Nova Scotia

Dartmouth man testifies at sexual assault trial that touch was accidental

After three days at Nova Scotia Supreme Court, Marcel C. Maessen, 66, will have to wait until September to find out the decision regarding sexual abuse charges he is accused of involving a child in the early 2000s.

Judge reserves decision in case of Marcel Maessen, who is accused of sexual assault, sexual interference

Marcel Maessen, 66, arrives at Nova Scotia Supreme Court in Halifax on Wednesday afternoon. (Robert Guertin/CBC)

A Dartmouth, N.S., man says he accidentally touched a young girl's breast in the early 2000s after he put her down while playing a game, but the complainant told the court this week there was a pattern of incidents that lasted roughly six months.

Marcel C. Maessen, 66, was arrested and charged in April 2018 with sexual assault and sexual interference in relation to a girl who was 10 or 11 at the time. He pleaded not guilty to the charges.

His three-day trial began on Monday at Nova Scotia Supreme Court in Halifax.

The 30-year-old complainant alleges that sometime between 2000 and 2002, Maessen touched her breasts on several occasions over a six-month period. Her identity is protected by a publication ban.

Maessen coached youth basketball with the Dartmouth Lakers, but police said in 2018 the charges were not related to his coaching.

Lifting up game

Maessen was a relative of the complainant's friend. The complainant said Maessen was "super involved" in their lives, often helping out with school trips, coaching various teams and volunteering in the community.

Several of the witnesses described a game Maessen, who is two metres tall, used to play with the kids where he would pick them up while they kept their elbows locked. 

The three-day trial focused heavily on one incident in particular, where the complainant says Maessen picked her up while playing a game. When he put her back down, she said he slipped his hands over to cup her breasts.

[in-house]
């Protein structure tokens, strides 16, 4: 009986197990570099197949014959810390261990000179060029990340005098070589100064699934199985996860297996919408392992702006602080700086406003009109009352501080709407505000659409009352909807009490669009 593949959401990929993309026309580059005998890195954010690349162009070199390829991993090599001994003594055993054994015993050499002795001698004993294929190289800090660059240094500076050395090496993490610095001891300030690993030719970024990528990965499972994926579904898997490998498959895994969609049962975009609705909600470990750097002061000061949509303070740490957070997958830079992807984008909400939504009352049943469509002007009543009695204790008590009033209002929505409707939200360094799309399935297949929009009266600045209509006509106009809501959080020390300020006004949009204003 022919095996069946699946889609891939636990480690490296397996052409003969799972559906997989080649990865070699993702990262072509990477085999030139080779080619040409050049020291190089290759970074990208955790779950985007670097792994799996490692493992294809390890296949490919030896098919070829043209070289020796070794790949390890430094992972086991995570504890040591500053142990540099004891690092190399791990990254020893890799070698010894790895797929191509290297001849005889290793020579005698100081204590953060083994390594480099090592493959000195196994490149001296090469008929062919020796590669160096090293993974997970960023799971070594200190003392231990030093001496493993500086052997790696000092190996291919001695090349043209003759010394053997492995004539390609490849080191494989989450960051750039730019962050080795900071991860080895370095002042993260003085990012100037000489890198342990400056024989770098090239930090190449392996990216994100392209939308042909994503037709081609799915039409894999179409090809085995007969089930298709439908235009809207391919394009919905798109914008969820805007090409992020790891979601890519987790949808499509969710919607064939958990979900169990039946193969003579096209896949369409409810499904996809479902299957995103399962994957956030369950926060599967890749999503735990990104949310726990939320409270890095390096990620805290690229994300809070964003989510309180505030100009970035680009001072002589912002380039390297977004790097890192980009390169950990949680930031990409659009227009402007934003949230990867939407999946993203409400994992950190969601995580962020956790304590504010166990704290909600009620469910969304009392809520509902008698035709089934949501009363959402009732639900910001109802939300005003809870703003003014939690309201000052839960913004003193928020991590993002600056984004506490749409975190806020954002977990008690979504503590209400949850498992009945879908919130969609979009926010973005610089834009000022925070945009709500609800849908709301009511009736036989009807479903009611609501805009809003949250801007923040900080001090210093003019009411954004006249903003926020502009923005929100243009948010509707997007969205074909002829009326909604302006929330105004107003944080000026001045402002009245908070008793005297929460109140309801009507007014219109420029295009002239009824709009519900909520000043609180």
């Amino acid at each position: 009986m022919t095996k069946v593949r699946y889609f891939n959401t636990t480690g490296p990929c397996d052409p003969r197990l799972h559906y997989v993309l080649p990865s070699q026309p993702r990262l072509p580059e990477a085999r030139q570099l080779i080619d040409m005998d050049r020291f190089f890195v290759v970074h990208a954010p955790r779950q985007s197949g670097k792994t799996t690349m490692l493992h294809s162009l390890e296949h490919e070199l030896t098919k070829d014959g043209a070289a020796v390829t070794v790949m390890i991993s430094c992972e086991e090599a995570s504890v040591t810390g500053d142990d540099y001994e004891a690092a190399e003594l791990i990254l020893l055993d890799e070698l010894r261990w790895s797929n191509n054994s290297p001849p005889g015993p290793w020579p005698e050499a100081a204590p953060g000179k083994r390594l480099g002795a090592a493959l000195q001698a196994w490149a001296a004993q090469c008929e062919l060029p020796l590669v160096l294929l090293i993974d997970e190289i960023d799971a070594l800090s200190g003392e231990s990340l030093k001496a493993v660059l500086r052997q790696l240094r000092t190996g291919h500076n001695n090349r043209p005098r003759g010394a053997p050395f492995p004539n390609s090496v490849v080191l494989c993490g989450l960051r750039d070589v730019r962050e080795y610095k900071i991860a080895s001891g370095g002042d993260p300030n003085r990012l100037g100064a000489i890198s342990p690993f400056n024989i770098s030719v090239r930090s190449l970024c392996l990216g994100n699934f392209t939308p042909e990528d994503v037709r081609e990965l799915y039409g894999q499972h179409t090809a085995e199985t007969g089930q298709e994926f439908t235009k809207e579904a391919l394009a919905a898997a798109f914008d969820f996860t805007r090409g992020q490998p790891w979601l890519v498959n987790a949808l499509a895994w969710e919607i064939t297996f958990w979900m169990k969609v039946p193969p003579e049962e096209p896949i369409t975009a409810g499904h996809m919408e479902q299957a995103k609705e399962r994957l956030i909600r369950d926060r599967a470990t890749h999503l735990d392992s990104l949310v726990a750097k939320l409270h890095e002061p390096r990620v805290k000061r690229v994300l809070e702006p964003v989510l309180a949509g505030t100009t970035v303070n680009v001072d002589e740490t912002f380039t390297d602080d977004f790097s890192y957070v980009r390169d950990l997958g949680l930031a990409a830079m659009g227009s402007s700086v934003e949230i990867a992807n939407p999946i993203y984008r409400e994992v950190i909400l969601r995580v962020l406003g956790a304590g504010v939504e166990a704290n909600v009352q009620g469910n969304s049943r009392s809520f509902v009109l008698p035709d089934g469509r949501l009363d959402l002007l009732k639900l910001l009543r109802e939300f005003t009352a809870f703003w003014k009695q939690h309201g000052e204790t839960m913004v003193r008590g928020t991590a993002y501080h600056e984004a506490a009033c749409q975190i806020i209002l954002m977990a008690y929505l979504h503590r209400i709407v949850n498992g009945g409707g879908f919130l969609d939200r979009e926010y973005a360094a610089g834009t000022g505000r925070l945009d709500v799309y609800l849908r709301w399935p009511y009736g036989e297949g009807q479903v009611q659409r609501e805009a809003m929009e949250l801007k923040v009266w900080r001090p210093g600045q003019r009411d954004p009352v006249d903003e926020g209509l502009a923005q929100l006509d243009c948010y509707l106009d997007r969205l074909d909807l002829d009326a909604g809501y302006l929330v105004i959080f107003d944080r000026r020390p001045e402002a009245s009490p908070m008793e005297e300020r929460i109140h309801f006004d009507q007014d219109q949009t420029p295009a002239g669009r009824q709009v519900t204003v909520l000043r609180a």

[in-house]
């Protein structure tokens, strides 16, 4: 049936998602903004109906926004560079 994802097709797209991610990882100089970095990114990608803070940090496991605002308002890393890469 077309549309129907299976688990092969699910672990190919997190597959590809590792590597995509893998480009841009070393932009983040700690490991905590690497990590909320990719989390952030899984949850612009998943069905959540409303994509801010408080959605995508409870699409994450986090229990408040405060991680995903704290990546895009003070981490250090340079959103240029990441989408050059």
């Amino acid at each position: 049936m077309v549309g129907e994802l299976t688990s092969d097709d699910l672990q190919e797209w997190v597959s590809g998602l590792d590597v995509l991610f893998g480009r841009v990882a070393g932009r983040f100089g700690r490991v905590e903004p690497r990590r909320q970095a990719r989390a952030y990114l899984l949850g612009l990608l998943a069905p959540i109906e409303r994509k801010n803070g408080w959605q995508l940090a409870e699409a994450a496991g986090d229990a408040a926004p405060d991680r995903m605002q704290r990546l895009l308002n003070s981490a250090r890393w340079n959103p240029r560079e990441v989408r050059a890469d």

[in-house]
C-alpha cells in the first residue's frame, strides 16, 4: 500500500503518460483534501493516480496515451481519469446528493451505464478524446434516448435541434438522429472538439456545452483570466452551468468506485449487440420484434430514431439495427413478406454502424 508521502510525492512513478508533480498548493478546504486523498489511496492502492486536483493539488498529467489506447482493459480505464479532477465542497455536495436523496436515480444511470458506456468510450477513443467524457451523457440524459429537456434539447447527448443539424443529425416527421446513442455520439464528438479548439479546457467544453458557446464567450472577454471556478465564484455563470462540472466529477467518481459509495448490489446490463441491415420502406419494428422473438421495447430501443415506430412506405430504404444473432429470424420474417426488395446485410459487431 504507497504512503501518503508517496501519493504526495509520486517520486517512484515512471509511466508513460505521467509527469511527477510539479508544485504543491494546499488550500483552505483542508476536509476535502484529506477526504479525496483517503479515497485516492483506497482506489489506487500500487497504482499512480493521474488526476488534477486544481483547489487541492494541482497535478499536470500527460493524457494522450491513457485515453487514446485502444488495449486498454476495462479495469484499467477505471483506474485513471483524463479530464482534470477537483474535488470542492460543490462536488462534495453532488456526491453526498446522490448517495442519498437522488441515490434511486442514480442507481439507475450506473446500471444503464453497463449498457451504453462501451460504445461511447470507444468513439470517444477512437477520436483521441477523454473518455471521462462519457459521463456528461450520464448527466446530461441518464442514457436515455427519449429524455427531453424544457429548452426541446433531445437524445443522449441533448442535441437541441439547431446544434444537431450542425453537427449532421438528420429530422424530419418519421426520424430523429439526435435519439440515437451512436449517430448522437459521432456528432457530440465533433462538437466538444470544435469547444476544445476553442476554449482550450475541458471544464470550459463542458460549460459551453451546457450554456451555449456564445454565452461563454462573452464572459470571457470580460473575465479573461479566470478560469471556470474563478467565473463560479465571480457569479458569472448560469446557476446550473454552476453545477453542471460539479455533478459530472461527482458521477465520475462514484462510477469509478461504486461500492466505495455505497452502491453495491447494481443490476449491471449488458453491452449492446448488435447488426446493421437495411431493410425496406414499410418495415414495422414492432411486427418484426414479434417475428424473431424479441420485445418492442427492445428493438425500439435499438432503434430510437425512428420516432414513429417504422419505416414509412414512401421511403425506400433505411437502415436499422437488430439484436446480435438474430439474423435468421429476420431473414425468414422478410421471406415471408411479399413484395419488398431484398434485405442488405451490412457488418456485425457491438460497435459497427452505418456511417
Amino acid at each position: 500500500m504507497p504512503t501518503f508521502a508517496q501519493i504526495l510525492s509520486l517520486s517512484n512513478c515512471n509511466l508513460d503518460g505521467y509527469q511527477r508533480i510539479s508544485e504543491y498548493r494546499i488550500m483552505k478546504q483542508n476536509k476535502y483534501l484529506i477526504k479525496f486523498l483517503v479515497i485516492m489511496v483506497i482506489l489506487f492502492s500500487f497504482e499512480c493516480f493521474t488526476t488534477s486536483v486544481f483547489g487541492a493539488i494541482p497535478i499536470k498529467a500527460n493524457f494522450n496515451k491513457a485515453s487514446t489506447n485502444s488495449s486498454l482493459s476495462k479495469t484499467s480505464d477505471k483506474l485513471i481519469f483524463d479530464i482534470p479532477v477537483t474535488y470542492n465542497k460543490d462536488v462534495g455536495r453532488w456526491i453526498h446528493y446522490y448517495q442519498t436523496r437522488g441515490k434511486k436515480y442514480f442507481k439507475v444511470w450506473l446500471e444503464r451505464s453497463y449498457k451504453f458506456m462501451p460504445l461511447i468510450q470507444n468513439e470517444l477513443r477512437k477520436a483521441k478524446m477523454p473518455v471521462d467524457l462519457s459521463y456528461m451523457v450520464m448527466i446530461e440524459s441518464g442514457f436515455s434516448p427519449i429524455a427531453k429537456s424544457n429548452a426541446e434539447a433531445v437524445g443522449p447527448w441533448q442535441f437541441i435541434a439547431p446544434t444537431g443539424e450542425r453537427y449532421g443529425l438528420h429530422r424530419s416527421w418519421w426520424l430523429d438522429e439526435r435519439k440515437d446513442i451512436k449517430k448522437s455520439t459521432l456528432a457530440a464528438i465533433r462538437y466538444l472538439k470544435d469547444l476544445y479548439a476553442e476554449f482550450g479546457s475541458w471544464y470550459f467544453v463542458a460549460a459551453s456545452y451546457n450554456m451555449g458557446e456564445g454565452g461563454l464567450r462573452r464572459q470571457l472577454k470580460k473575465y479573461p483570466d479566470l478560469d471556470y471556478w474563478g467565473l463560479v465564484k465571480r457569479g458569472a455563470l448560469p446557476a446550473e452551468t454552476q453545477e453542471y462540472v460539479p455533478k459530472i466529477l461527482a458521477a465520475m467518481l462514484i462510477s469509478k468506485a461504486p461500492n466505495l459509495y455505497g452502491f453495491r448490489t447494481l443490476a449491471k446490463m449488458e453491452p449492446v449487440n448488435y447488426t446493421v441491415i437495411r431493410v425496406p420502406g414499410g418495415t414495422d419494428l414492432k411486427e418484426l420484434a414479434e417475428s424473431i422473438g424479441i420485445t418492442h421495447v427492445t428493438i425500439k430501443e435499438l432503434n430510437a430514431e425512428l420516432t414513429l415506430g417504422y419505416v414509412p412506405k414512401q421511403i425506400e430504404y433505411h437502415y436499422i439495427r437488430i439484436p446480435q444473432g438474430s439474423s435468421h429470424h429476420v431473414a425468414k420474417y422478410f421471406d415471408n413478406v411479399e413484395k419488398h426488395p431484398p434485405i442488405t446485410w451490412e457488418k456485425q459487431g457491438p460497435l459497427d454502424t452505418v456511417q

"I obviously felt very uncomfortable, but didn't really know what to make of it or what to do about it and then it happened a series of times after that," she said.

Maessen told the court the girl asked him to "bounce her" on this particular incident. He said this phrase was new to him, but he agreed. Maessen and other witnesses said the girl could be persistent in wanting to be picked up or play the locking arms game.

Crown says accused's explanation 'not reasonable'

He said on this particular day, she slipped as he was putting her down, and the touch was accidental. Maessen testified she giggled as it happened and he believed she derived some pleasure out of it.

Crown attorney Stephanie Morton said during closing arguments Maessen's belief that a child derived pleasure from this fleeting contact demonstrates he sexualized her at that age, or deemed that what he did was inappropriate.

"I would submit that this explanation is not reasonable whatsoever," Morton said.

Maessen said he decided to use that as a "teachable moment," telling the complainant not to let anyone touch her there.

Justice Joshua Arnold reserved his decision for Sept. 24. That was the earliest available date as the court deals with backlogs related to COVID-19 closures. (CBC)